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Scuppered shipping company Reef Group, which sported former All Black Michael Jones on its management team, owes almost $28 million to ANZ, receivers reveal.
Reef Group and its numerous subsidiaries was placed In receivership in late November.
The privately-owned group provides sea freight services between New Zealand, Australia, Asia and the Pacific Islands.
Interests include a joint venture fish processing operation in partnership with the Niue government.
Receivers Colin McCloy and David Bridgman of PwC say the company was placed in receivership because its banking facilities were in default.
The first receivers report reveals Reef Group owes $27,727,847 to ANZ Bank, its first ranking secured creditor.
Recoveries for unsecured creditors owed a further $2.6 million, including $2.5 million to trade creditors, are unlikely.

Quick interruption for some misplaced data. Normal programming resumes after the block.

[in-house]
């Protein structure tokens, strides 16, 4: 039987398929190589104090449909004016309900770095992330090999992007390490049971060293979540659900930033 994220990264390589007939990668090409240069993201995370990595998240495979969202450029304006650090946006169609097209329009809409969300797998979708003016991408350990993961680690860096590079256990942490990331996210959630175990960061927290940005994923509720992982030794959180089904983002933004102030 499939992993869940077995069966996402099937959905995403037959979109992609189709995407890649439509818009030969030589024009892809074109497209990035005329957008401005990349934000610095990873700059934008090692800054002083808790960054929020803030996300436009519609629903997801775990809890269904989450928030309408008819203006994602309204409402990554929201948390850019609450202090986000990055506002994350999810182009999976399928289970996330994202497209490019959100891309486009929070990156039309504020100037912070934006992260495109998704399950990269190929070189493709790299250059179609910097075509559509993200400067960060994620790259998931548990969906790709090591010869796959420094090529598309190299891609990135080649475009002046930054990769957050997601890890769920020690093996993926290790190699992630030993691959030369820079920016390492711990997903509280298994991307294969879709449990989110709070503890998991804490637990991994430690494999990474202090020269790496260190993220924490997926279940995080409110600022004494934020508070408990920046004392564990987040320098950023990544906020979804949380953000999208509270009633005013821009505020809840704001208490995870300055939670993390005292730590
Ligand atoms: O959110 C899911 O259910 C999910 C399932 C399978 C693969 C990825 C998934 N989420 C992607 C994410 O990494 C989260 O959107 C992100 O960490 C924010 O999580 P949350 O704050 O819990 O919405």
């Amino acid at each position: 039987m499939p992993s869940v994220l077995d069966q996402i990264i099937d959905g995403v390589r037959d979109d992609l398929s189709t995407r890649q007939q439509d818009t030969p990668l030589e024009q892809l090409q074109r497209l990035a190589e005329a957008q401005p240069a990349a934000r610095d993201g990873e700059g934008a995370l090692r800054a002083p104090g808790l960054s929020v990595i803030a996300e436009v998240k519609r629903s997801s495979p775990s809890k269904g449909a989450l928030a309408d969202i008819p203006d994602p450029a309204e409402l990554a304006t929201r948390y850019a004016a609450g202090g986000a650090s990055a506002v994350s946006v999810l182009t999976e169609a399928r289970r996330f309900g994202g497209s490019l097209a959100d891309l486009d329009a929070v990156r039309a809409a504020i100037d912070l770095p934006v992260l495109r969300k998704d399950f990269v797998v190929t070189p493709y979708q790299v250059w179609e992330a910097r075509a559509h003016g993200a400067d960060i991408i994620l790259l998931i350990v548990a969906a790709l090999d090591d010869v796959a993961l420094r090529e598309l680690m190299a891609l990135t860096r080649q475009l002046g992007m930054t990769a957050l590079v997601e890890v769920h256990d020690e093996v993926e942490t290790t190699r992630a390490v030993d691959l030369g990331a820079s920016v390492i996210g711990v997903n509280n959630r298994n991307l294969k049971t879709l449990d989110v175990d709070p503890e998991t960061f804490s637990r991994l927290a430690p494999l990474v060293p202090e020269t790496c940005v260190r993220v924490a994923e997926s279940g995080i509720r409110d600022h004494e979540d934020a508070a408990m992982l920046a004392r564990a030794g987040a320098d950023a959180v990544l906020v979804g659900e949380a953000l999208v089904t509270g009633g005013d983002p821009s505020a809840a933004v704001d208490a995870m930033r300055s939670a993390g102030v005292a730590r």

Messrs McCloy and Bridgman sold the shipping business on December 27 but they have not revealed the sale price. Settlement occurred on January 4.
NBR ONLINE asked PwC if the sale was enough to cover the group's debt to ANZ, but PwC said it was inappropriate to comment.
Assets yet to be sold include two fishing vessels and the Noni juice business, as well as land, buildings and plant in Niue and Samoa.
Since their appointment in November, PwC was also appointed as receivers to several associated companies that are not registered in New Zealand. They include Reef Fishing (Cook Islands), Southern Reef Cook Islands, Reef Fish Marketing and Reef Investments (Samoa).
The private company was majority-owned by executive director Phillip McNicholl, who started working in the company with his father, Tom, when it launched a shipping service between New Zealand and Fiji in 1967.
Mr Jones joined the company as group strategic manager in 2006 and is also a shareholder alongside executive directors John Gresson and Kim Gordon.
Mr Jones also leads Reef Group’s fruit juice export business Pure Pacifika, which ran into financial strife early last year because of an unrelated corruption allegation investigation involving controversial Chinese businessman and major client Jack Chen.